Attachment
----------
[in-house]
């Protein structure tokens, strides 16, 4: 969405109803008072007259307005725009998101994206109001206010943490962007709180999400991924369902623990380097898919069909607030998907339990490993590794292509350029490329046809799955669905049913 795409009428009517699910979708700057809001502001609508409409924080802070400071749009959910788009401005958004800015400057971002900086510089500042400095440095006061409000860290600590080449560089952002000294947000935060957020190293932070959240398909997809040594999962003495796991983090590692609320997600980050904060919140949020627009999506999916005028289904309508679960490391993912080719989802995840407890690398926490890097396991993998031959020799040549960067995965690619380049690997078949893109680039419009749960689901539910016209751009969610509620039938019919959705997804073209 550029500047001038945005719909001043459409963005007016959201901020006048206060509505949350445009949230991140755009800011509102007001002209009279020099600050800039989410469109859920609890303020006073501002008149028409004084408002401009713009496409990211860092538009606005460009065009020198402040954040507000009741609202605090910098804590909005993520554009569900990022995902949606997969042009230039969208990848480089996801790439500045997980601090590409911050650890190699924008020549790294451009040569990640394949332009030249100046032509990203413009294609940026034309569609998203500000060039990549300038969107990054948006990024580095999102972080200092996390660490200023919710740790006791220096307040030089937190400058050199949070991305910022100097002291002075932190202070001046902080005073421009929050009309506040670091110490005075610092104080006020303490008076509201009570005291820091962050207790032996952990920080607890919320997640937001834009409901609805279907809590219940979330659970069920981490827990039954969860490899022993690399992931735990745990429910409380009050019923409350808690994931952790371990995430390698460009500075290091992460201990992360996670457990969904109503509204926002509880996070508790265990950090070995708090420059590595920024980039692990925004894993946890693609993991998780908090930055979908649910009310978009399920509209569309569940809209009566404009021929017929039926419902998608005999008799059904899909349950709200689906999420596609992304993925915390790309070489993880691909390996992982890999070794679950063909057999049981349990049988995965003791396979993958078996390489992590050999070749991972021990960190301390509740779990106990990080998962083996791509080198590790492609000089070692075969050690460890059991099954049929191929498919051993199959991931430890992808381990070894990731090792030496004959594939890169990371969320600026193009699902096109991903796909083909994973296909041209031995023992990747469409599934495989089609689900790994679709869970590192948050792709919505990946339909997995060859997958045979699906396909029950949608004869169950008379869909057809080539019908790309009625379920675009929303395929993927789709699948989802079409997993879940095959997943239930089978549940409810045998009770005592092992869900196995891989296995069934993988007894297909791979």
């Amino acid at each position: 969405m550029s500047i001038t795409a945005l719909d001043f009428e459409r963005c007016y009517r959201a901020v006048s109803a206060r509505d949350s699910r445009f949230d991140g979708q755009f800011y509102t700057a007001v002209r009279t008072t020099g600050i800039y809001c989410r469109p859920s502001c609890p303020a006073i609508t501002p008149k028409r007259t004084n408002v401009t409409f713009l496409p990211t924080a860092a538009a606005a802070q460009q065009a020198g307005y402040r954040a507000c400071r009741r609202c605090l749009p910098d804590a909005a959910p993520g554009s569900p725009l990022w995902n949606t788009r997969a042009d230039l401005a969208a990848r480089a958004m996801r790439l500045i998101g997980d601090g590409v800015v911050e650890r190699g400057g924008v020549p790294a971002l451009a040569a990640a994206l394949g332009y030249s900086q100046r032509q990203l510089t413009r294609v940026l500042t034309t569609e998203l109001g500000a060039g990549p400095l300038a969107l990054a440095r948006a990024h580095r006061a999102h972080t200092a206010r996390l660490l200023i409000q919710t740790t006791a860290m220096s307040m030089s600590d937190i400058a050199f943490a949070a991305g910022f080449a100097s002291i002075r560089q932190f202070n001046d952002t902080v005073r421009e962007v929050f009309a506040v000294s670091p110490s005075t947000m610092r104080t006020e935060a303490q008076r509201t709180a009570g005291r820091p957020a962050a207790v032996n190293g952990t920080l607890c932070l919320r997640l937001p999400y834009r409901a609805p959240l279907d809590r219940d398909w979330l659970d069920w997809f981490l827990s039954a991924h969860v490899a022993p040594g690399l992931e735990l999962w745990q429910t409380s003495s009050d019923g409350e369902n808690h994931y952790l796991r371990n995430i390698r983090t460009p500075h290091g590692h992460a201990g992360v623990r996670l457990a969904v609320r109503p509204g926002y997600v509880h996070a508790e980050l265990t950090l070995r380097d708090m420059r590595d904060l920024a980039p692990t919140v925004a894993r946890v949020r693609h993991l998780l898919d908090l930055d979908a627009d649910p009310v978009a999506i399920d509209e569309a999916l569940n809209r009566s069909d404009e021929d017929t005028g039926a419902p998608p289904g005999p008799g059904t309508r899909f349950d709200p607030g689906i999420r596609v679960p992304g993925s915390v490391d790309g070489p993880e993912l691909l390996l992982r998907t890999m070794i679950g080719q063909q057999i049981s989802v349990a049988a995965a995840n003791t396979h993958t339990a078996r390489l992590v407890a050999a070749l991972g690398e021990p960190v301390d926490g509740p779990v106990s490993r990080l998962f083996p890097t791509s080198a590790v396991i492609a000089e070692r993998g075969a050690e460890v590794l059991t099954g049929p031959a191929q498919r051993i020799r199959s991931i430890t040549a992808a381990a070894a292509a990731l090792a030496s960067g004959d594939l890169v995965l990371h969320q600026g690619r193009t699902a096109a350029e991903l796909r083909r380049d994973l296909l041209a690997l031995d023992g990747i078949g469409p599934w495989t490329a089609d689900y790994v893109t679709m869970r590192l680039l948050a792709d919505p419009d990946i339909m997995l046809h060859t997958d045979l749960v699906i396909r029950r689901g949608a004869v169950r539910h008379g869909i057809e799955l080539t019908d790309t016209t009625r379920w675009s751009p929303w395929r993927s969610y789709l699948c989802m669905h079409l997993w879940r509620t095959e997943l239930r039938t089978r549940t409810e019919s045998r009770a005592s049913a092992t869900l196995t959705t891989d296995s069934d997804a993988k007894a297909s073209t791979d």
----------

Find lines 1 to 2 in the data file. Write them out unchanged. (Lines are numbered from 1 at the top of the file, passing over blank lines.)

[in-house]
């Protein structure tokens, strides 16, 4: 969405109803008072007259307005725009998101994206109001206010943490962007709180999400991924369902623990380097898919069909607030998907339990490993590794292509350029490329046809799955669905049913 795409009428009517699910979708700057809001502001609508409409924080802070400071749009959910788009401005958004800015400057971002900086510089500042400095440095006061409000860290600590080449560089952002000294947000935060957020190293932070959240398909997809040594999962003495796991983090590692609320997600980050904060919140949020627009999506999916005028289904309508679960490391993912080719989802995840407890690398926490890097396991993998031959020799040549960067995965690619380049690997078949893109680039419009749960689901539910016209751009969610509620039938019919959705997804073209 550029500047001038945005719909001043459409963005007016959201901020006048206060509505949350445009949230991140755009800011509102007001002209009279020099600050800039989410469109859920609890303020006073501002008149028409004084408002401009713009496409990211860092538009606005460009065009020198402040954040507000009741609202605090910098804590909005993520554009569900990022995902949606997969042009230039969208990848480089996801790439500045997980601090590409911050650890190699924008020549790294451009040569990640394949332009030249100046032509990203413009294609940026034309569609998203500000060039990549300038969107990054948006990024580095999102972080200092996390660490200023919710740790006791220096307040030089937190400058050199949070991305910022100097002291002075932190202070001046902080005073421009929050009309506040670091110490005075610092104080006020303490008076509201009570005291820091962050207790032996952990920080607890919320997640937001834009409901609805279907809590219940979330659970069920981490827990039954969860490899022993690399992931735990745990429910409380009050019923409350808690994931952790371990995430390698460009500075290091992460201990992360996670457990969904109503509204926002509880996070508790265990950090070995708090420059590595920024980039692990925004894993946890693609993991998780908090930055979908649910009310978009399920509209569309569940809209009566404009021929017929039926419902998608005999008799059904899909349950709200689906999420596609992304993925915390790309070489993880691909390996992982890999070794679950063909057999049981349990049988995965003791396979993958078996390489992590050999070749991972021990960190301390509740779990106990990080998962083996791509080198590790492609000089070692075969050690460890059991099954049929191929498919051993199959991931430890992808381990070894990731090792030496004959594939890169990371969320600026193009699902096109991903796909083909994973296909041209031995023992990747469409599934495989089609689900790994679709869970590192948050792709919505990946339909997995060859997958045979699906396909029950949608004869169950008379869909057809080539019908790309009625379920675009929303395929993927789709699948989802079409997993879940095959997943239930089978549940409810045998009770005592092992869900196995891989296995069934993988007894297909791979």